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The Power of ‘We’: 4 ways a collective mindset builds strong communities

A collective mindset will ultimately make our relationships stronger.

“Think we, not me.”

This is the mantra of Studio 5 contributor Shima Baughman, who believes that a collective mindset is what makes great leaders and ultimately builds strong communities.


The Collective Mindset

Shima explained that a collective mindset is not about one person taking all the credit for a group project or making everything about themselves. It’s about recognizing and appreciating everyone who contributes to a project or event.

She said, “I truly could not be here without my nanny and without my husband and without, and so it’s like, do we take this collective ‘we’ mindset or is it just about me and I put my name on the book?”

The Impact of Consumerism

Shima referred to a quote by the late Chief Rabbi of the UK, Lord Jonathan Sacks, who said, “The consumer society was laid down by the late Steve Jobs coming down the mountain with two tablets, iPad 1, iPad 2, and the result is that we now have a culture of iPod, iPhone, iTunes, I, I, I.” He goes on to say that when you’re an individualist, egocentric culture, and you only care about “I”, you don’t do terribly well.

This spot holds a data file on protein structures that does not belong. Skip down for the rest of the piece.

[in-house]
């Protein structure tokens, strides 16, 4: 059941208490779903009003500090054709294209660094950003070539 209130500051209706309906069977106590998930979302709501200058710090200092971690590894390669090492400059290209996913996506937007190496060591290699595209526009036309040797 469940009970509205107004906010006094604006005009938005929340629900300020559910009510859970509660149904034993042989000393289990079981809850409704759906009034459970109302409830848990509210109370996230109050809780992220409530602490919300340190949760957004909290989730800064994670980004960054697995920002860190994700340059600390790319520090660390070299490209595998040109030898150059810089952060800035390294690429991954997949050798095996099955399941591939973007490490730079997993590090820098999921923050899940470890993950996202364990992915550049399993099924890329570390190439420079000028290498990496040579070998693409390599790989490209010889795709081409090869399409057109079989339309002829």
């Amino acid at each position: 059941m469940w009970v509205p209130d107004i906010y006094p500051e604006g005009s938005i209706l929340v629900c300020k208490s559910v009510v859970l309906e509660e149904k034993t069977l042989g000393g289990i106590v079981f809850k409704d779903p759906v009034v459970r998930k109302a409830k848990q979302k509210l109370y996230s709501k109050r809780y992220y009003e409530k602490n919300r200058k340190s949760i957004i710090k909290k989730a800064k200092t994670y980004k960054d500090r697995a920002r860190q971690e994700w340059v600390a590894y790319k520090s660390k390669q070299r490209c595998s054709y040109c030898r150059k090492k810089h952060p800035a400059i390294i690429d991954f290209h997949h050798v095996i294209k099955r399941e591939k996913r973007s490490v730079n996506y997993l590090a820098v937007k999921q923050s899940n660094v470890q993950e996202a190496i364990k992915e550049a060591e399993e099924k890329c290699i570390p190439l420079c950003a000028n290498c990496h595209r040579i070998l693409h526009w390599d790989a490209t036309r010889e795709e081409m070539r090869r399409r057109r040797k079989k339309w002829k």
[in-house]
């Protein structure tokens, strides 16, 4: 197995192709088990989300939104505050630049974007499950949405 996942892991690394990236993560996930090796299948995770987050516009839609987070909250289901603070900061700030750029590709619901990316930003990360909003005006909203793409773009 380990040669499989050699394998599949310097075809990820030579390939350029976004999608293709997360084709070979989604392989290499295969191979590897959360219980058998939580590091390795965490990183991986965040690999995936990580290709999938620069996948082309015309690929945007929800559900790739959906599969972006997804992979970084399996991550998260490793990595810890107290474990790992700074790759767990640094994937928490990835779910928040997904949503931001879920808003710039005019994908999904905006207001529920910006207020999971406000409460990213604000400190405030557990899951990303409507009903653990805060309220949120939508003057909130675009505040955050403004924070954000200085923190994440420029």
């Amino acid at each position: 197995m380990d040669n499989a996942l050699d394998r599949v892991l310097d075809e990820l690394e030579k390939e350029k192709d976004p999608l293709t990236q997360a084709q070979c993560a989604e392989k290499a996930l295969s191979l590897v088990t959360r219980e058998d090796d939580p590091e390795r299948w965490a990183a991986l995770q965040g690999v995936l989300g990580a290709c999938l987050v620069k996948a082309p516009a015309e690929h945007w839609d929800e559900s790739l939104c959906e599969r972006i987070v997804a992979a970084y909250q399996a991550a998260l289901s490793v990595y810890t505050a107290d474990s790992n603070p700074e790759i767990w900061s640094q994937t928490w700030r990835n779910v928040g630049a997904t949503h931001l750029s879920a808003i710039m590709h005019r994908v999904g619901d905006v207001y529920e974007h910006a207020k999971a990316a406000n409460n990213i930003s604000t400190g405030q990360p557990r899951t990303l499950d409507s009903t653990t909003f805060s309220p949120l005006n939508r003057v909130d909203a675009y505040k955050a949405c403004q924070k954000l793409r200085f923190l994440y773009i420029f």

Shima summarized this by saying, “We’re focused on the consumer and that’s I. How do I make myself prettier? How do I make myself richer? How do I do this for me? Rather than what about us? What about society? What helps other people?”

The Covenant Mindset

Shima introduced the concept of a covenant mindset, which she described as tracing our identity back to the same start.

She said, “When you think of families, it’s easy to see your family as a ‘we.’ It’s not as easy to see your community as a ‘we’, but when we look back, it’s like we all trace back to the same beginning point.”

One way to cultivate a collective mindset, according to Shima, is by expanding our definition of family. She suggests that people we minister to, or our neighbors could be considered part of our family. Love these people, get to know them, and serve them.

The Rule of Thumb

Shima left us with a powerful rule of thumb: “If it’s a mistake, it’s ‘I.’ And if it’s something great, it’s ‘we.’” This simple principle serves as a reminder to take responsibility for our mistakes and to share our successes with those who helped us achieve them. That mindset will build stronger, more inclusive communities.

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